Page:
|Addiction Treatment Industry Newswire|
|04/01/2014 -ATIN – Throwing some cold water on the possibility, however remote it ever was, that a thriving Malibu style high-end addictions care marketplace might appear in The Hamptons following the astonishing relative ease with which ‘entrepreneur-in-recovery’ Joe McKinsey founded The Dunes East Hampton several years ago, the town of East Hampton, neighbors and even, according to McKinsey’s counsel, addiction treatment competitors are rearing up on their NIMBY hind legs and attempting to be as big a nuisance as possible for McKinsey and his, quite frankly, rather pioneering Dunes addiction treatment venture. It’s gotten to the point where McKinsey has found it necessary to push back, filing a lawsuit based largely on the federal Fair Housing Act and Americans with Disabilities Act, ADA, as well as allegations that local officials are basically totally, and unreasonably, reneging on their former very welcoming stance toward The Dunes.
On the Case
On the case for Mr. McKinsey is DC-based addictions NIMBY attorney Steve Polin, whose pioneering work going back to the early 1990s, and particularly for the now huge non-profit Oxford House group of sober living homes, has established bedrock legal precedents that have proven invaluable in protecting treatment centers and sober living homes against what are often highly prejudicial and hugely restrictive attacks by municipalities, residents associations and other NIMBY groupings. The action Polin has filed, in the U.S. Eastern District of New York against the Town of East Hampton and its Zoning Board of Appeals, is in many ways a fairly standard Fair Housing and ADA action, but the lawsuit is also astonishing, mainly because of the complete 180 degree flip in local official attitudes toward Safe Harbor Retreat LLC, which is the entity that owns The Dunes, that the suit describes and alleges. The suit tells a tale of a town that was highly welcoming of Mr. McKinsey and his Dunes center going back as early as 2010 and later on expressing deep appreciation for the scholarships The Dunes brought to those locally in need. (Some of the non-profits in this industry would blushwith embarrassment if they saw the size of the charity care line items of the supposedly greedy for-profits.) That all began to change, the suit alleges, in late 2011 after a New York Post newspaper article got the goat up of a local competitor of The Dunes, who complained to East Hampton officials. Things have gone downhill since then, with the bottom line that East Hampton has reversed its accommodation defining The Dunes as the functional legal equivalent of a family residence unit despite the fact the town continues to give such accommodation to dormitories of boarding schools and the like, according to the suit. Joe McKinsey is challenging that reversal of reasonable accommodation in his suit against East Hampton and its Zoning Board of Appeals, among other things.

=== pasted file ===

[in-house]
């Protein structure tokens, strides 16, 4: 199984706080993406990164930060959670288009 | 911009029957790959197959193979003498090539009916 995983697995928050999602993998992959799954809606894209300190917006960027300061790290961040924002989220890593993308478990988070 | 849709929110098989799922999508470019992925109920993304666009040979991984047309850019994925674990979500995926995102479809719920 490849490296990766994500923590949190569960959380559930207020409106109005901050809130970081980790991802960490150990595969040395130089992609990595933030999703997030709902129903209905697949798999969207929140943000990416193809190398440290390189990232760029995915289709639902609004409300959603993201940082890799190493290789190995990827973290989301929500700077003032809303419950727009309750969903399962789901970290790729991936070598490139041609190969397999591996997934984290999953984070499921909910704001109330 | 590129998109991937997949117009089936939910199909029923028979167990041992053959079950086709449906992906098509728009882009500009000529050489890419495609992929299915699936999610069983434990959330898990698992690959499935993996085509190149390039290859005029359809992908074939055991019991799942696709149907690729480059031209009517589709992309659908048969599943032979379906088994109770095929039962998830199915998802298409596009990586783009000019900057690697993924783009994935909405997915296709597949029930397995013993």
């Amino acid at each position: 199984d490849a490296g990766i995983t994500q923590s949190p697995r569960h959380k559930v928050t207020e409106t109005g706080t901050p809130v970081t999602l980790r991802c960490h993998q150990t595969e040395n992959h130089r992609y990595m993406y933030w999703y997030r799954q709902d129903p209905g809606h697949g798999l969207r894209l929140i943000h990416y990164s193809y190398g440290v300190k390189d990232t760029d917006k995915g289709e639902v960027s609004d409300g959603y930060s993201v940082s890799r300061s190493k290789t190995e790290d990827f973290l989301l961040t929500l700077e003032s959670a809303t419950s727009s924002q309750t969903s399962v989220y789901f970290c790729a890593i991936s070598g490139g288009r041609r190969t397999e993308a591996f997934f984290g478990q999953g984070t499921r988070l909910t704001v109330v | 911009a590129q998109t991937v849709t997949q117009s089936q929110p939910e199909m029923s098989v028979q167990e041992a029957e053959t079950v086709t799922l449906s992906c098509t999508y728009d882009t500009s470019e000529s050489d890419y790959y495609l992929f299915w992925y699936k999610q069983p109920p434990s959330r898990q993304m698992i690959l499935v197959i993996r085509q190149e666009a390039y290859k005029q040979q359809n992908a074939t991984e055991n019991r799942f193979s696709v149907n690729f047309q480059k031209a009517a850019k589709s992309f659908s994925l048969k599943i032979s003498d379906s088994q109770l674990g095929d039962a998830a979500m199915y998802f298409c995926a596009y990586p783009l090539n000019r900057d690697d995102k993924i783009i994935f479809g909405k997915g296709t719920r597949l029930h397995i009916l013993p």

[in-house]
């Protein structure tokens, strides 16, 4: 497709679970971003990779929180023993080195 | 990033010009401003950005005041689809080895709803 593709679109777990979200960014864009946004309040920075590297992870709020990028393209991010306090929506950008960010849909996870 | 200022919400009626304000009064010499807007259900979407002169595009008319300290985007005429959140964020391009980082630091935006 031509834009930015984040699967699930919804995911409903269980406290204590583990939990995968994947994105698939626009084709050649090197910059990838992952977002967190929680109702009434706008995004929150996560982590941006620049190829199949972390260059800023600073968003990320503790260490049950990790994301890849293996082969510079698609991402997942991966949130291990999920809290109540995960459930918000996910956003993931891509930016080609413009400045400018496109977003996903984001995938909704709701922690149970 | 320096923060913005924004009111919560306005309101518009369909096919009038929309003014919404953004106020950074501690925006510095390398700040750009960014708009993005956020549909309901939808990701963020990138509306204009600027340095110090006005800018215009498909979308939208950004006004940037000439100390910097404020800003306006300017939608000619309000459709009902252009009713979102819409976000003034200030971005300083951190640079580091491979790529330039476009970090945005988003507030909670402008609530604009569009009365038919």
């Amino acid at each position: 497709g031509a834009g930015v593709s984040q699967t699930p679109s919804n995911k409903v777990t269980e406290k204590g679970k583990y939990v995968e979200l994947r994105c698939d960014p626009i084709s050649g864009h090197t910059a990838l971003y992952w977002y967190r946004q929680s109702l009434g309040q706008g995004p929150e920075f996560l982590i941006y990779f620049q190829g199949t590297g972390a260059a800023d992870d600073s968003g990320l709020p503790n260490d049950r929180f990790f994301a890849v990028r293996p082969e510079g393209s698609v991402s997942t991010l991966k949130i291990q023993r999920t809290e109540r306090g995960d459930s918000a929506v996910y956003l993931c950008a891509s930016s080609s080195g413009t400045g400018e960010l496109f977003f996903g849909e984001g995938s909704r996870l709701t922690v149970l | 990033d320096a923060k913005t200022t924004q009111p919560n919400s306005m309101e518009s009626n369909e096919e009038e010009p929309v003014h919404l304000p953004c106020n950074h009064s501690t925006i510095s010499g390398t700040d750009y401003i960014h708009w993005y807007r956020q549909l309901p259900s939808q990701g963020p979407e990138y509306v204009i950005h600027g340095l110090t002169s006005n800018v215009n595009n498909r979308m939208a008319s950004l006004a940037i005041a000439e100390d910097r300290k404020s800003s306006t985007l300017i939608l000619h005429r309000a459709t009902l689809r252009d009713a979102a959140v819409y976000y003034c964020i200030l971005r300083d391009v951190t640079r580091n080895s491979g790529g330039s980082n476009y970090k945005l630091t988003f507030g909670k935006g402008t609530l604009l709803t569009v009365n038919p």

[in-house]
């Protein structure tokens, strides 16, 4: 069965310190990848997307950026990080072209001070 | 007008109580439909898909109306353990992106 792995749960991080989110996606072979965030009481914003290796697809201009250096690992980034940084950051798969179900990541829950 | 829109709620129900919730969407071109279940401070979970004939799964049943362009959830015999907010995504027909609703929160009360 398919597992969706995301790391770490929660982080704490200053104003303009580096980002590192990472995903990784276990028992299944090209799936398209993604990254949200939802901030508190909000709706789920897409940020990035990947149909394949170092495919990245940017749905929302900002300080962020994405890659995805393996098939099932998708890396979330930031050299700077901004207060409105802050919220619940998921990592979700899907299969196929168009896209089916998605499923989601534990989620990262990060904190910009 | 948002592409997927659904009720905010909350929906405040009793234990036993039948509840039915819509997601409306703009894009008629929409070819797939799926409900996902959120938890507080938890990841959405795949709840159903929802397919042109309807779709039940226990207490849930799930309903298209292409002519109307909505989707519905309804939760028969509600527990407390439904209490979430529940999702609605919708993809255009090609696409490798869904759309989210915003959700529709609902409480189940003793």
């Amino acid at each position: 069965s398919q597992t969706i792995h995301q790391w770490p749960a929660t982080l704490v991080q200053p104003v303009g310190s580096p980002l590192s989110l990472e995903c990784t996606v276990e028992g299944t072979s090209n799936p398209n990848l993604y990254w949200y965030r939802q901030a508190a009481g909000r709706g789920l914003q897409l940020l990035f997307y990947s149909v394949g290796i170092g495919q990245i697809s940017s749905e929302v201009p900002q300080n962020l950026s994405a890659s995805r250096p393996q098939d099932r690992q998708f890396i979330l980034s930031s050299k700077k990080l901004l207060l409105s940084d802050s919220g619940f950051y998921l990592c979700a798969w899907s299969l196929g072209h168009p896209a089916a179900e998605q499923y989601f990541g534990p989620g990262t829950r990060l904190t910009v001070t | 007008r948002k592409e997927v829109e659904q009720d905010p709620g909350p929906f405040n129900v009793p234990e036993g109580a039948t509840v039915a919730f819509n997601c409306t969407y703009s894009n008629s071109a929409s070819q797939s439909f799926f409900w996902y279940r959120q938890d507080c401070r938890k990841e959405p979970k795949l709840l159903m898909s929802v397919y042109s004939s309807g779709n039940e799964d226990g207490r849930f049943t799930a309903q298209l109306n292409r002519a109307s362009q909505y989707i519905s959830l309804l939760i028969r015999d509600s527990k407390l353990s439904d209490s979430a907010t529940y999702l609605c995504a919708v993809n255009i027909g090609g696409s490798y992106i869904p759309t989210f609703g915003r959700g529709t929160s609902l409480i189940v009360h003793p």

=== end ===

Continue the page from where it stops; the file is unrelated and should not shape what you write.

Suit Outcome Could Have Key Local Influence
Given the increased addiction treatment entrepreneurial activity lately on Long Island, both for-profit and non-profit, the outcome of McKinsey’s and The Dunes action, especially if a judge awards damages based on egregious and obvious violations of established precedent and law by East Hampton, as well as generally obvious prejudicial bias and actions on the part of town officials, could have a chilling impact on other area municipalities wanting to give treatment operations a NIMBY hard time. Of course, the opposite would be true if The Dunes were to lose the case, but Polin says he believes he has a strong one.
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